Gone are the perfect Tucson days of cool breezes and open windows. Summer is fast approaching; it’s time to start thinking about how to beat the heat. Remaining COVID safe during 100+ degree days will add extra challenges, so here are 5 way to stay cool while staying safe:

5 Ways to Beat the Heat

  1. Designate break areas – Taking a break is a necessity. Designate indoor and outdoor break areas so volunteers know where they can rest. For outdoor break areas, shade is a must. White tarps, fans, misters and even potted plants help create an outdoor oasis. Also designate areas where volunteers can remove their masks. Sweaty masks are ineffective so encourage volunteers to bring a space or offer paper mask replacements. 
  2. Limit break room capacity – Measure your break space and set an occupancy limit so people are able to distance at least 6 feet apart. To avoid overcrowding, consider assigning break times so people get several, shorter breaks instead of one long one. If you don’t have assigned breaks, consider a break time limit. This ensures that no one is waiting for a long time to use the break room. If people need a longer break for lunch or heat related illness, find a tertiary area that can accomodate those as they arise. 
  3. Breathable fabrics – Does your organization require a uniform? Look into offering summer options that come in breathable fabrics like cotton or linen. Clothes light in color also repel heat better than dark colors. Lastly, encourage clothing that offers sun protection like hats and sun sleeves. If you are unable to afford new uniforms, create a guide where volunteers can find appropriate sun wear.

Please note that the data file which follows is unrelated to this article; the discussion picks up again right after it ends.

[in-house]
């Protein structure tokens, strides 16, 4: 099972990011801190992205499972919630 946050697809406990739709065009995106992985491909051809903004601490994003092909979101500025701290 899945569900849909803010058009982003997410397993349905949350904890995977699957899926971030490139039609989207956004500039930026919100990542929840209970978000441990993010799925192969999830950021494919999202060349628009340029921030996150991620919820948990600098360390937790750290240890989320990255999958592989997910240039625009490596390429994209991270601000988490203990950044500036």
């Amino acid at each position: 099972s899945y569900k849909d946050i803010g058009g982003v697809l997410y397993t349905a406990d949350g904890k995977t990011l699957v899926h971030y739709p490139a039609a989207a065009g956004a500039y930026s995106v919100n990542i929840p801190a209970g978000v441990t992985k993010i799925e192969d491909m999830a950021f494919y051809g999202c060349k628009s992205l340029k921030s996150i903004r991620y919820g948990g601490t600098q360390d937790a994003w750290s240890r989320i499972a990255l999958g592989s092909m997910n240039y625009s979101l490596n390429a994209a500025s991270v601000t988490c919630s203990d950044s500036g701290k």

4. Hydration stations – Staying hydrated is the most important thing during the summer. Make sure there are plenty of ways volunteers can refill water bottles or access water if they do not have a bottle with them. At the Zoo, we purchase electrolyte pops for staff and volunteers to enjoy. This is a great way to stay hydrated but also gives us a sweet, motivational treat to finish the day strong. Ice is also a great way to cool down. Coolers filled with ice can keep water bottles cold, and icy rags placed on veins (wrists, neck, behind the knees) quickly dispel heat. 
  5. Review heat safety – Heat related illness can sneak up on us very quickly. Review the symptoms of heat exhaustion and heat stroke with your volunteers to ensure everyone knows what to do in case of an emergency. Encourage everyone to look out for each other as well. Lastly as staff, encourage frequent breaks and cool down periods. It’s better to work smarter and not harder in the summertime!

Does your organization have a unique way of beating the heat? Share your secrets and tips on social media and tag us @SAVMA.org.